Have you ever wondered what is the best part of the Torah to start to teach your child? The obvious start would be at the beginning – Bereishit, or perhaps you would prefer to start it with the first mitzvah given to Klal Yisrael as a nation?
It is interesting to note that Kol Bo and Rokeach bring the Midrash Tanchuma which states that when a child first starts to learn, they should begin with the book of Vayikra!
The Kli Yakar, also brings this tradition, stating that it is for this reason the first word Vayikra is spelt with a small Aleph.
The letter Aleph represents the first letter in the Hebrew alphabet. The fact that it is small hints to the fact that small children should start to learn the Torah (represented by the Aleph, and the fact that Aleph can also imply Limud see Iyov 33:33) from here.
What is so special about beginning with the book of Vayikra; surely this seems a bit out of touch and technical for a young child?
The Midrash states that children are pure and free from sin therefore, G-d said, they should start with the sacrificial section; these pure children should delve in pure matters (the sacrifices). The Midrash continues that nowadays after the Temple was destroyed and the sacrifices were terminated, if not for the children who learn about the sacrifices, the world would cease to exist.
What is the deeper meaning of this Midrash, that children are pure so they should learn about pure matters?
The Pardes Yosef explains the reason we teach them from Vayikra, is to teach them that in life there will be sacrifices. At the moment they are pure, they have not experienced the trials and tribulations of this world. Our aim is to see that they stay pure. We send a message to them that when it comes to Avodat Hashem, the path is not easy, there will come times when they will need to make difficult decisions, sacrificing their own desire for that of G-d.
This message is actually two way; at the same time we are also teaching the parent, that when it comes to Chinuch – education, there will be sacrifices. A mother and father are being told that educating children is not a simple matter. There are times when the father has to leave his business activities behind in order to focus on his family, and there are times where the mother has to forgo her business and social activities.
The Ben Ish Chai gives a Mashal of a person who went into the store to buy a mirror. He wanted a fancy mirror and was willing to pay any price. The owner showed him a few of his most splendid mirrors. Each time however, the buyer declined. After showing him several different mirrors and being denied each time, the owner asked the man what was wrong with those mirrors. The man answered: “Look, can you see that ugly image in the mirror, it’s rough, and unattractive.”
The owner looked on in amazement. Do you not understand, a mirror shows the exact image that is looking into it? You are looking into it so you are seeing yourself. If you wish the image in the mirror to change, then you need to change yourself, not the mirror!
By focusing on ourselves and making those extra sacrifices in life for Hashem, we benefit ourselves. Our children see us and follow suit.
When a child begins to learn, he is full of enthusiasm, he is willing to forgo everything for the chance to sit and learn from the same book his father beautifully studies from. The message to him, is to take that enthusiasm and know that there will be sacrifices along the way, keep that enthusiasm dear to him and always focus on Avodat Hashem.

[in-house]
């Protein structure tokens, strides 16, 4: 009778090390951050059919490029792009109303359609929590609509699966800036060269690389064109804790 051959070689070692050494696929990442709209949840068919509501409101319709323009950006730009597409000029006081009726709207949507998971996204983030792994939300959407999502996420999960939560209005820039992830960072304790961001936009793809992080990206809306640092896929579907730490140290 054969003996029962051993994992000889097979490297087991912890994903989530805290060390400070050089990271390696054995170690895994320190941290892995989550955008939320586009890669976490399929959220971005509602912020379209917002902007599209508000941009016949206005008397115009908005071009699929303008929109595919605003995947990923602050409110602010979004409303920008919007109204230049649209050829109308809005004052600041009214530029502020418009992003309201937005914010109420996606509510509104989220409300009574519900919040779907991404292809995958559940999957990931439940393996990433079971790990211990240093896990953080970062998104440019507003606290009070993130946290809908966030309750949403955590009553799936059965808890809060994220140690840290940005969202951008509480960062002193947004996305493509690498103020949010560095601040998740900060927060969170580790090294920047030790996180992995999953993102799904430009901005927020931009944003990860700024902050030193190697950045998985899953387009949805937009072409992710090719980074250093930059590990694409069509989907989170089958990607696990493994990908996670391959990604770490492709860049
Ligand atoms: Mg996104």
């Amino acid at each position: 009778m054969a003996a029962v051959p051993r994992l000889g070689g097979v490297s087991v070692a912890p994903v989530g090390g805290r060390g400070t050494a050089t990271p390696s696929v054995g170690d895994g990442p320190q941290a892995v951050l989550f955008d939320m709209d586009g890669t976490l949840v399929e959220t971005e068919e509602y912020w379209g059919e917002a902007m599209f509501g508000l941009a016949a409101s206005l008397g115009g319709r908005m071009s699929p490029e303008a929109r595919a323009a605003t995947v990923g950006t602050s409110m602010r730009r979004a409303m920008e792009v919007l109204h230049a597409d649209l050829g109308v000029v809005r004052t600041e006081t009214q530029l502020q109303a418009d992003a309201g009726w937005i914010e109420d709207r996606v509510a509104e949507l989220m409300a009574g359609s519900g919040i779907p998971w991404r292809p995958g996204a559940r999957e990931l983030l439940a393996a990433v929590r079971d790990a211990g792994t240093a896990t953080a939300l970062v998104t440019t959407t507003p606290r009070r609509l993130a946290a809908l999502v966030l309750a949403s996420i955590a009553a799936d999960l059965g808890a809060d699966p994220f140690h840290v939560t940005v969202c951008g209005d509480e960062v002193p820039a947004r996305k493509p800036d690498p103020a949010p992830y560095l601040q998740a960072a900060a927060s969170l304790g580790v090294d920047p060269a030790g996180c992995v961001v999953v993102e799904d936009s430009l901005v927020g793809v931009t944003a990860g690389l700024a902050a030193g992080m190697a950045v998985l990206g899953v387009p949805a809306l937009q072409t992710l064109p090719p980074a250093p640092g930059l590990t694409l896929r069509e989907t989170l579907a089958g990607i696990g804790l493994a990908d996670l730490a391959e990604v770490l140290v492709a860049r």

Sacrificing time might be hard, but we should know that the more a person sacrifices for Hashem the more Hashem pays him back.
The Sefer Barchi Nafshi, brings a story of a man who boarded a plane to a certain city in the US. He noticed the person next to him had a name tag on him, and was called Mr Weinstein. They struck up conversation, and when the meals were served, he took Kosher, but Mr Weinstein didn’t. He asked Mr Weinstein in a casual way, why it was that he didn’t order Kosher. Kosher meals are so tasty on flights!?! Mr Weistein answered that he had survived the Holocaust. Unfortunately all his family had been killed by the Nazis, apart from one son. He survived for a few years with his son, but then near the end of the war, they took his son away and presumably killed him. He never saw him again, and that was the last straw. Why should he keep Kosher?
The man was startled and had no response.
Four years later, and on Yom Kippur the man was going to Shul and noticed an elderly Jewish looking figure smoking, sitting on the bench.
As he approached he was surprised to see it was the same man he had met a few years earlier on the plane. He saw this as no coincidence, and decided to go up to him and strike a conversation. He told him that he should come in to Shul, just to say Kadish and remember the dead by saying Yizkor over their names in synagogue.
The man reluctantly agreed. They entered the synagogue and for the first time in years he said Kadish. He was moved. Then he approached the Chazan to say over the name of his son at Yizkor, Katriel Menachem Ben Yechezkel Shraga. The Chazan heard the name and fainted. A few minutes later they awoke him. What’s the matter? They asked are you ok? The Chazan said that that was his name! It turned out that the Chazan was none other than Mr Weinstein’s son, which he had presumed dead. The Chazan would never have known, were it not for that decision to enter the Shul and those few extra steps taken by the father. What jubilation in the synagogue that Yom Kippur!
Our daily lives are full of decisions. Our Avoda in this world is to serve Hashem, place our priority in His Service and sacrifice our decisions for His commandments.
The child begins to learn the Torah from Vayikra as represented by the small Aleph, to show that in life sacrifices will follow, but in the end, these will lead to Kiruv Hashem, coming close to Hashem, and Him calling (Vayikra) us!